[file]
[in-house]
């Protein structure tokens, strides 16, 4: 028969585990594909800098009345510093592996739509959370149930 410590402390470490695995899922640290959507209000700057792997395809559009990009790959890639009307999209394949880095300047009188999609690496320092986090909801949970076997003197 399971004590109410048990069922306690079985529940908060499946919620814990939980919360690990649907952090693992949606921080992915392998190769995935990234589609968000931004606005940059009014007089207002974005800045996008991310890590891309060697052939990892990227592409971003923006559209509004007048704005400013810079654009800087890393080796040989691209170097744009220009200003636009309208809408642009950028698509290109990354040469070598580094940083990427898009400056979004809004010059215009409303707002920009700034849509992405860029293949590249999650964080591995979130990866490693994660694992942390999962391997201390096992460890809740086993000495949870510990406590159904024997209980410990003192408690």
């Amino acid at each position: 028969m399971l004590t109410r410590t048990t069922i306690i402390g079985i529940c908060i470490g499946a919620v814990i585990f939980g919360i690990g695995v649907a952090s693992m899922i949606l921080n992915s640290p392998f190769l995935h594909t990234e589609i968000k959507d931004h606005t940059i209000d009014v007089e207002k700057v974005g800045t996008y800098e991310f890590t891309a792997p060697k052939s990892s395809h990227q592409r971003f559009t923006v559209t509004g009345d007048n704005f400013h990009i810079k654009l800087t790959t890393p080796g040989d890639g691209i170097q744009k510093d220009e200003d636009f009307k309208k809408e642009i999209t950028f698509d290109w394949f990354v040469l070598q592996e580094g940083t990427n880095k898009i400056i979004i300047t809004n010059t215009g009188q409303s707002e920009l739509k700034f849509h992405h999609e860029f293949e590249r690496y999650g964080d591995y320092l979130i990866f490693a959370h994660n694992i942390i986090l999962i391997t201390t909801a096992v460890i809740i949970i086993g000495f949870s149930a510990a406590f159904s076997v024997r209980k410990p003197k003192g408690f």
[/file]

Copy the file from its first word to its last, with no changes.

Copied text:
[in-house]
């Protein structure tokens, strides 16, 4: 028969585990594909800098009345510093592996739509959370149930 410590402390470490695995899922640290959507209000700057792997395809559009990009790959890639009307999209394949880095300047009188999609690496320092986090909801949970076997003197 399971004590109410048990069922306690079985529940908060499946919620814990939980919360690990649907952090693992949606921080992915392998190769995935990234589609968000931004606005940059009014007089207002974005800045996008991310890590891309060697052939990892990227592409971003923006559209509004007048704005400013810079654009800087890393080796040989691209170097744009220009200003636009309208809408642009950028698509290109990354040469070598580094940083990427898009400056979004809004010059215009409303707002920009700034849509992405860029293949590249999650964080591995979130990866490693994660694992942390999962391997201390096992460890809740086993000495949870510990406590159904024997209980410990003192408690």
């Amino acid at each position: 028969m399971l004590t109410r410590t048990t069922i306690i402390g079985i529940c908060i470490g499946a919620v814990i585990f939980g919360i690990g695995v649907a952090s693992m899922i949606l921080n992915s640290p392998f190769l995935h594909t990234e589609i968000k959507d931004h606005t940059i209000d009014v007089e207002k700057v974005g800045t996008y800098e991310f890590t891309a792997p060697k052939s990892s395809h990227q592409r971003f559009t923006v559209t509004g009345d007048n704005f400013h990009i810079k654009l800087t790959t890393p080796g040989d890639g691209i170097q744009k510093d220009e200003d636009f009307k309208k809408e642009i999209t950028f698509d290109w394949f990354v040469l070598q592996e580094g940083t990427n880095k898009i400056i979004i300047t809004n010059t215009g009188q409303s707002e920009l739509k700034f849509h992405h999609e860029f293949e590249r690496y999650g964080d591995y320092l979130i990866f490693a959370h994660n694992i942390i986090l999962i391997t201390t909801a096992v460890i809740i949970i086993g000495f949870s149930a510990a406590f159904s076997v024997r209980k410990p003197k003192g408690f």